Brand new childcare facility supports student parents

By in News

Student demographics at the University of Saskatchewan are constantly shifting and an increasing number of undergraduate students need access to daytime child care, a need that the U of S Students’ Union has addressed with a brand new childcare facility.

On Oct. 17, the official opening of the new McEown location of the USSU Childcare Centre took place, 25 years after the original opening of the R.J.D. Williams Building location in 1991. With the new facility, costing approximately $4.3 million, the capacity of the childcare centres has more than doubled from 66 spaces to 156 spaces.

Jake Pushie, researcher in the department of surgery, chair of the board of directors for the centres and father of one daughter in the childcare program, explains what drove the creation of both the Williams Building and McEown locations.

childcare-centre-jeremy-britz-1
At the new McEown Childcare Centre, highly trained staff provide childcare services for the children of students.

“It was really to meet the needs of the undergraduate students who were parents … A perpetual problem everywhere in the country is getting accessible [and affordable] childcare spaces, especially for students that don’t have a lot of disposable income,” Pushie said. “So having something affiliated with the university … takes some of the stress off the parents for taking care of a lot of the childcare needs.”

The Childcare Centre primarily serves undergraduate and graduate students with children, but with the new facility, a small number of spaces are now available for U of S faculty and staff. Additionally, when parents graduate, their children can remain at the Centre as long as the parents are still affiliated with the university as faculty or staff, although students remain the priority.

The centres are open year round from Monday to Friday, 7:45 a.m. to 5:45 p.m., and prices vary depending on the age of the enrolled child. Both centres accept children aged six months to six years and feature a highly trained staff team, each with level three Early Childhood Educator certification, the highest certification possible, according to Pushie.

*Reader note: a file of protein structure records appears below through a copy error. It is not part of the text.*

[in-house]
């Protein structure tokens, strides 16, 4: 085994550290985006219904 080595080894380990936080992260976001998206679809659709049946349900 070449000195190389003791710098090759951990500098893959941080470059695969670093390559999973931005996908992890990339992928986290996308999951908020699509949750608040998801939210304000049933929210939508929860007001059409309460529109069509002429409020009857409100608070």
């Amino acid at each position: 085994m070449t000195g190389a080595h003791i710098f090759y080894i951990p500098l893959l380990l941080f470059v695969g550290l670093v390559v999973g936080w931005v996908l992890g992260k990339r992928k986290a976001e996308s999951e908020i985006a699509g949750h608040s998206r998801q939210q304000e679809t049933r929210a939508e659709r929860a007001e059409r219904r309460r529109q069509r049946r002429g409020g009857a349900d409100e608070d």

For Pushie and his wife, the childcare centres are much more than just daycare facilities.

“It’s an early learning centre for children. So they have programs [that incorporate] these elements of play and exploration, which is sort of part of this early childhood development model for just getting kids to experience the world and getting them ready for school … I think this was hugely beneficial to our children … to have a larger group to interact with and socialize with and normalize that day-to-day,” Pushie said. “The kids have learned more appropriate sort of conflict resolution skills by going through the Childcare Centre.”

Students who wish to enroll their children in the program should call or email the Childcare Centre to have their name put on the waiting list. Pushie explains that now is the best time to do so because the waiting list, which has been exceptionally long for years, was exhausted with the opening of the new centre.

According to Pushie, 30 per cent of the spaces at the centres are reserved from the children of Aboriginal students. He also shares that the Centre has plans to expand the original Williams Building location from the current 66 spaces to 89 spaces.

The centres also provide a healthy, balanced diet and include children in meal preparation in order to teach them about healthy food choices. In addition, the centres partner with local schools, like Brunskill School, providing drop-off and pick-up services for children in half-day kindergarten programs, a service not offered by many other facilities in Saskatoon.

For Pushie, the opening of the McEown facility is ultimately about creating accessible education for growing numbers of undergraduate student parents, whether mature students or those starting families earlier in life. 

“I think part of this is about making education accessible … The students that are also parents have a pretty heavy burden to be able to come and access undergraduate and graduate education … Whether it’s cost or you can’t find childcare close to the university, that can have a significant impact on when you can take your classes [and] what classes you can take.”

Jessica Klaassen-Wright / News Editor

Photo: Jeremy Britz / Photo Editor